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WISCONSIN NEWS ROUNDUP: Gov. Walker still believes state can meet the goal of "Dairy 30-by-20 program"

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Despite a recent drop in milk production, Governor Scott Walker still believes Wisconsin can achieve his goal of making 30-billion pounds a year by 2020.  The Republican Walker was asked yesterday about the possibility of not meeting the goals of the "Dairy 30-by-20 program" -- which gives grant money to farmers who expand their operations or make them more efficient.  Walker said the industry will most likely get back on its feet eventually -- but farmers would have to be aggressive in making it happen.  Wisconsin dairy farms have reduced their milk production on a year-to-year basis for six straight months through April.  The Wisconsin Ag Connection says poor feed quality and higher cull rates are mostly to blame.  Last year's drought and the extremely cold winter also made things worse.  Walker says Wisconsin is importing about 15-percent of the milk it needs at its cheese factories.  That's up from 10-percent a year ago.  But he believes Wisconsin can close the gap by growing its operations, and becoming more efficient and productive.

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The Common Core education standards are being attacked from a different front -- this time from Catholic school parents.  Petitions with a-thousand signatures were submitted yesterday to the Milwaukee Archdiocese.  They demand that schools in the ten-county archdiocese drop the Common Core math and English standards that the religious schools began to adopt last fall.  A group called the "Milwaukee Catholic Parents Against Common Core" say the standards threaten the values and independence of Catholic schools.  Kenosha parent Heather Schweitzer said a Catholic school's top priority is to "get children into Heaven, not Harvard."  Wisconsin public schools adopted the Common Core standards three years ago -- much to the chagrin of tea party conservatives who fear it will result in a single national educational system.  Back in December, Milwaukee Archbishop Jerome Listecki said church schools often exceed the tougher Common Core standards -- and using them as a new measurement would not change the curriculum, reading materials, and content of Catholic schools.  Leaders of Wisconsin's four other Catholic dioceses have rejected Common Core -- although the bishop in Superior has said they would be evaluated in the coming years.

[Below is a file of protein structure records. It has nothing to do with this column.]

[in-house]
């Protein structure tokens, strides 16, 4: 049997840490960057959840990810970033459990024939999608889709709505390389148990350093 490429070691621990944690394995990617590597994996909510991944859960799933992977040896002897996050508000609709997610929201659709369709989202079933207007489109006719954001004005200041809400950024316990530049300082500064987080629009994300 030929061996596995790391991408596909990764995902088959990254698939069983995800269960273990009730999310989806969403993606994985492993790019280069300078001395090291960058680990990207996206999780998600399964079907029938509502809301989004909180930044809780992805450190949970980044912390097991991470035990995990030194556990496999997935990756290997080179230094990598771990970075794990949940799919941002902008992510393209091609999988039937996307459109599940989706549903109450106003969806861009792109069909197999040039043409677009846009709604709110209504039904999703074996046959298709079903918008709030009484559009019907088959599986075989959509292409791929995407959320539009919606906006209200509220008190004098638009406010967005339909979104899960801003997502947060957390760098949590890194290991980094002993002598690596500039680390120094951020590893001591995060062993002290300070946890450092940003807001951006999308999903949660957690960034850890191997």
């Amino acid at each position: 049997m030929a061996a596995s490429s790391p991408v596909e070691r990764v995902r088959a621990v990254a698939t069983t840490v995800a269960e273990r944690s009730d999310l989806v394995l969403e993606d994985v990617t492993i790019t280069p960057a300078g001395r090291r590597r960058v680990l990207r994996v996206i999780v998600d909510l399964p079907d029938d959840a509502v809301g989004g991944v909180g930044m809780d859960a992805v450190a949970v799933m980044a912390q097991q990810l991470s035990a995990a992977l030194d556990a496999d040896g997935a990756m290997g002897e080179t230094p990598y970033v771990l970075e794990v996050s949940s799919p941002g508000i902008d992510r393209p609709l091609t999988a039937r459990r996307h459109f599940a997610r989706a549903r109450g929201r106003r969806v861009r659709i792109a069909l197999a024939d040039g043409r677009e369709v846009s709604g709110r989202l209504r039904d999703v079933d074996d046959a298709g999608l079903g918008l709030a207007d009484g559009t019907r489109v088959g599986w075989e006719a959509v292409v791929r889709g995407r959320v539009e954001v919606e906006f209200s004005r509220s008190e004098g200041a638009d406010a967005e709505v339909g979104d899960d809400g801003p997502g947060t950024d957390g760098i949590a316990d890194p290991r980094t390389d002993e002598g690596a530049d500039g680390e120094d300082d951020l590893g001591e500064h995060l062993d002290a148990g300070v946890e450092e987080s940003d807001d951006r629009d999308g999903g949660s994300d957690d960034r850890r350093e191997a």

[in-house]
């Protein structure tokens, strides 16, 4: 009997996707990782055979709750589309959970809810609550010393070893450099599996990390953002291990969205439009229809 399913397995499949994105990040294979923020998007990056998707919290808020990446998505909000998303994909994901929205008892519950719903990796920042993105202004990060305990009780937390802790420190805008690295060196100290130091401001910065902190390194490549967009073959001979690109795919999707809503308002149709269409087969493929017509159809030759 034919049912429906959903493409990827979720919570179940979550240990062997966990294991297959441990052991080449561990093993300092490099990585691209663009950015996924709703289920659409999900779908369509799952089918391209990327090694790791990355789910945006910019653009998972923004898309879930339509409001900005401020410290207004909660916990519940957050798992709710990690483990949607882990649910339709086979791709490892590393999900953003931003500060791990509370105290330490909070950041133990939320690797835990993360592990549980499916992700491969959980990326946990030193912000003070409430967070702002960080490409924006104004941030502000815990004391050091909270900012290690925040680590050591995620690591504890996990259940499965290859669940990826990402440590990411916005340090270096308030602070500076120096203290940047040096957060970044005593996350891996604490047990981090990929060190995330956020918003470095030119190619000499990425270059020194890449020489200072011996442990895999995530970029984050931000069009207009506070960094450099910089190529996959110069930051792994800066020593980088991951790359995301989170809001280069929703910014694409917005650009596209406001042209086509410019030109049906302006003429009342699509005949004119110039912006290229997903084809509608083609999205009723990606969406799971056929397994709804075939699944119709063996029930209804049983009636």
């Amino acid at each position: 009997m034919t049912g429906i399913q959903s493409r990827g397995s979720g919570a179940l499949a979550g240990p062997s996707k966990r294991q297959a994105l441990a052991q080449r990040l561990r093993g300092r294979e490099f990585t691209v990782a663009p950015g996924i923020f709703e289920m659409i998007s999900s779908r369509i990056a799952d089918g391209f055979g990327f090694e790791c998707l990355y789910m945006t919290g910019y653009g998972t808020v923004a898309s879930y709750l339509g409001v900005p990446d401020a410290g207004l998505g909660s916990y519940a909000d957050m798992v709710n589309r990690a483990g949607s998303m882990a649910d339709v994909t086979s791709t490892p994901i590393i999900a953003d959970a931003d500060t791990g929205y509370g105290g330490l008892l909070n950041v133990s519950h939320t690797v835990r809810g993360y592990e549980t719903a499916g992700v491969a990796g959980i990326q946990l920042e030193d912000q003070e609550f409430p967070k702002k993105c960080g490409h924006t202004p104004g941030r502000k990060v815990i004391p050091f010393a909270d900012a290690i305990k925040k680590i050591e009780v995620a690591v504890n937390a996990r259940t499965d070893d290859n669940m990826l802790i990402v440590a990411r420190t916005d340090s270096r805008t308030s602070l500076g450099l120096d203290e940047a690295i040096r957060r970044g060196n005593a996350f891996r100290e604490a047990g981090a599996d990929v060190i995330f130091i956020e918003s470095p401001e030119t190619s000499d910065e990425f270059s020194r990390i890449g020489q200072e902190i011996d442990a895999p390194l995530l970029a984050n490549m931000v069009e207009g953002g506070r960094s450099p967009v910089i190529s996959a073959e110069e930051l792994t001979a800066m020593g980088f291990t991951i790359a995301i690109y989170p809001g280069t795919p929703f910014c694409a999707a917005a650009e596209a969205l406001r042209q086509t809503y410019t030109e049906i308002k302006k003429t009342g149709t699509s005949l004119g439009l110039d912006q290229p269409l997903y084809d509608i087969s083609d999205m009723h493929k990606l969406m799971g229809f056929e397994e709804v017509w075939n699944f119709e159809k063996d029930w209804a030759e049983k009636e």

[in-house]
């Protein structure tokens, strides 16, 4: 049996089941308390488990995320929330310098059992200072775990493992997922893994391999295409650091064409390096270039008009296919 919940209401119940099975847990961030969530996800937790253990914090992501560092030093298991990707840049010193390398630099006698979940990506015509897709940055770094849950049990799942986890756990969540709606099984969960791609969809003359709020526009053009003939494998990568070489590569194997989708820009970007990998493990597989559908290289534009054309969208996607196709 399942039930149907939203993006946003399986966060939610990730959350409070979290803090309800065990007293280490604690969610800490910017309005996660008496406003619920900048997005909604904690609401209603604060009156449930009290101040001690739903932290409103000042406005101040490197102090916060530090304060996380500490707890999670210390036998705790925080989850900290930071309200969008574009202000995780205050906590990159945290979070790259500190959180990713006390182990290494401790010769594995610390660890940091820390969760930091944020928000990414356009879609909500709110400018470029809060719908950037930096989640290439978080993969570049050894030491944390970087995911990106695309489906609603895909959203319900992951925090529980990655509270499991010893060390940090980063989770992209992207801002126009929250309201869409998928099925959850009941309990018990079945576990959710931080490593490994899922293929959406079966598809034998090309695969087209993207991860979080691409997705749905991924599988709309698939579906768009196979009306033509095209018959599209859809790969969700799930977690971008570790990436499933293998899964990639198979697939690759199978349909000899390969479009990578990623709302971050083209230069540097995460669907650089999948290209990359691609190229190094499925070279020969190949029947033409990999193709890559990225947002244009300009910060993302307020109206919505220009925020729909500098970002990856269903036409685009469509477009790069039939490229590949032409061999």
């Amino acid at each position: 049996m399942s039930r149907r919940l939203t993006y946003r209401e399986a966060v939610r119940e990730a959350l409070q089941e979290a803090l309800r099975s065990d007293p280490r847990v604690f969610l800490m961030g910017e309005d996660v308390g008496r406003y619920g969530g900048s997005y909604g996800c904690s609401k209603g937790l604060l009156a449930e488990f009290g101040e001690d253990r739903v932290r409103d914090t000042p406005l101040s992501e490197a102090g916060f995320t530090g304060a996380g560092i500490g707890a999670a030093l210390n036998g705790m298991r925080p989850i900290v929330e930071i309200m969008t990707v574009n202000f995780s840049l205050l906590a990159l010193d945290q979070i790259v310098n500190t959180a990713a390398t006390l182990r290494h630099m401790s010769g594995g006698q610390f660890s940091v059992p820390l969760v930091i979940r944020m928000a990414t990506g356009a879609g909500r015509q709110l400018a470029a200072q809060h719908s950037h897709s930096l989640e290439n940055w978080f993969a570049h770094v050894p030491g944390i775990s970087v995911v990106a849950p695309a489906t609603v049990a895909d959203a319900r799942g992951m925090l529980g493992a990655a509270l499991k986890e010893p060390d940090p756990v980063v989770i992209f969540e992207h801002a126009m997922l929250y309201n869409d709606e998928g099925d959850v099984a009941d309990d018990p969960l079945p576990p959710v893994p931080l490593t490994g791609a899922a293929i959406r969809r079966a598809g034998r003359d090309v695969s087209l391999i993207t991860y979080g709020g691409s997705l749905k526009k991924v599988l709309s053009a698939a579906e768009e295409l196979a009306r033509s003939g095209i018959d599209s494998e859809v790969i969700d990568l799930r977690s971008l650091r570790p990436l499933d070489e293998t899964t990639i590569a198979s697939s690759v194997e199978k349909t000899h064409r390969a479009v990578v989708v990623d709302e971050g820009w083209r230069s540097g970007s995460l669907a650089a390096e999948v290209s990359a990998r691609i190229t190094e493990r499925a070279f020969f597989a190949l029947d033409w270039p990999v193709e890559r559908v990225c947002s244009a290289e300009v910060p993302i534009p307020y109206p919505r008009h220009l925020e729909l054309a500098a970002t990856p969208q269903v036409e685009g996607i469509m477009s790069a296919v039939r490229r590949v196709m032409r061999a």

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Twenty-six state D-N-R employees were fired, suspended, or reprimanded last year.  The Associated Press received 25 disciplinary letters in March, with the people's names and job titles blacked out.  The A-P just received a 26th letter, after that person went to court to try and keep his disciplinary letter a secret.  He lost, and the letter came out this week.  It said he was let go for singing a sexually-tainted rap song to a female co-worker, forcibly hugging her against her wishes, and giving her graphic details about an ex-girlfriend.  The A-P said one of the fired employees turned out to be David Horzewski of Reedsburg, a former conservation warden in Sauk County.  He was criminally charged this month for allegedly seizing guns illegally from people he confronted for hunting violations.  He's the first warden in the 135-year history of the state conservation service to be charged with felonies.  Horzewski is due in court June 11th on six charges of theft and two of misconduct in public office.  

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Wisconsin's only contestant in the National Spelling Bee was eliminated at the start of last night's semi-finals.  Thirteen-year-old Karelyn Malliet of Shawano made it through two rounds on stage.  But last evening, she failed to make it through a written spelling and vocabulary test.  Forty-six contestants remain.  They'll square off in the semi-finals and finals today and tonight on E-S-P-N.  Karelyn, a seventh-grader, correctly spelled "graupel," a granular snow pellet -- and "rhabdomancy," which means divination by rods or wands.  Karelyn qualified for the national contest by winning the Wisconsin spelling bee earlier this year.